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Front Page » Top Stories » Last Effort To Stop Another Brickell Highrise Is Today

Last Effort To Stop Another Brickell Highrise Is Today

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Written by on March 29, 2001

By Marilyn Bowden
Residents of a landmark Brickell Avenue condominium plan to appeal today (3/29) to the Miami City Commission in a last-ditch attempt to halt construction of a high-density rental apartment building next door.

Fans of the well-known Atlantis building are among those opposing the Brickell Bay Village Development, one of whose principals is Michael Baumann. The lot was the site of a low-rise, 150-unit rental community called Brickell Bay Village Apartments, the same name proposed for the new project.

The new plans won approval from the commission in December and called for a 421-unit rental building with 632 parking spaces on a bayfront lot at 2101-5 Brickell Ave. The design has since been modified to 359 units with 510 parking spaces.

The property is immediately to the south of The Atlantis, a condo designed by Arquitectonica that enjoyed international exposure as a permanent feature in the opening credit sequence for the TV series Miami Vice.

Residents of The Atlantis have protested the Brickell Bay Village Apartment project from its inception, claiming its bulk will block the public’s view of their well-known building and its design is not in keeping with neighborhood standards.

Tucker Gibbs, attorney for the Atlantis residents, said the appeal is based on a provision in the city’s major use special permit regulations that stipulates a project must have no potentially adverse affect on the surrounding neighborhood.

The proposed building, he said, "is not consistent with the planning fabric of Brickell Avenue."

Bryan Hoffman, an architectural photographer and Atlantis resident, called it "a truly significant building of the post-modern period," citing its style, scale and subtle relationship to its surroundings.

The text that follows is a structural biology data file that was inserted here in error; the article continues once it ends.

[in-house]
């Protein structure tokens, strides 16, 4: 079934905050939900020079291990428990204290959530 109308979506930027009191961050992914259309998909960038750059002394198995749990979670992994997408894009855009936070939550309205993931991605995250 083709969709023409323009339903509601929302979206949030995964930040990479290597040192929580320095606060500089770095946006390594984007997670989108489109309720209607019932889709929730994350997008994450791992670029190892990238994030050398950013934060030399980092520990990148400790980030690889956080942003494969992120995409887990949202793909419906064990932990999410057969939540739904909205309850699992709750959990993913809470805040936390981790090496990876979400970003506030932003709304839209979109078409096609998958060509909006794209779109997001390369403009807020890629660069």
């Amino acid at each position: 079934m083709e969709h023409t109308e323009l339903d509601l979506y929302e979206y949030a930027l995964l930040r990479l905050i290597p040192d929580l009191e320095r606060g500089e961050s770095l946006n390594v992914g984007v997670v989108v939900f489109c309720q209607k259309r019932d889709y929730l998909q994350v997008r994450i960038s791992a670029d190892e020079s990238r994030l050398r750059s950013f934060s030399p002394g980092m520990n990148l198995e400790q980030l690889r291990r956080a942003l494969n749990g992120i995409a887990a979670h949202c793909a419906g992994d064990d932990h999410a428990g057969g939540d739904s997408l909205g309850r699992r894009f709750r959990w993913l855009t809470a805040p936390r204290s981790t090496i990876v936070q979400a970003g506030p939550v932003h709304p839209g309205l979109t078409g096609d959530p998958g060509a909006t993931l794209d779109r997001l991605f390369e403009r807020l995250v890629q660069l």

Opposition to the Brickell Bay Village project, he said, "is not only from city, community and state. Several internationally recognized architects have voiced their concern."

"This monstrosity will obliterate our building and the Bristol Tower," said Jorge Diaz, one of the Atlantis residents mounting the appeal. "We feel our building is an icon of the city and is being disrespected."

Residents of The Bristol, which flanks the proposed apartments to the north, joined a group of Atlantans to oppose the development plan in June 1999 when it first came before the city commission but dropped out after developers modified the initial design.

Mr. Diaz said his group doesn’t want to stop development but would like to see a compromise that addresses objections to its design.

Tory Jacobs, president of the Brickell Homeowners Association, which represents owners of condos in a number of buildings along the Brickell corridor, said his group is opposed to Brickell Bay Village Apartments because it’s too dense for the area’s infrastructure.

"Renters tend to live here all the time," he said, "whereas condo owners are more likely to be absentees.

"All those people have just 200 feet to exit the property. They will all need to make a right turn to go north and then make a U-turn if they want to go left."

A master traffic study for the next 20 years commissioned by the city is due in about 17 months, Mr. Jacobs said, and the project should be delayed until those results are in.

If today’s appeal is unsuccessful, Mr. Gibbs said, the Atlantis group will have 30 days to appeal a commissioners’ decision to the circuit court.

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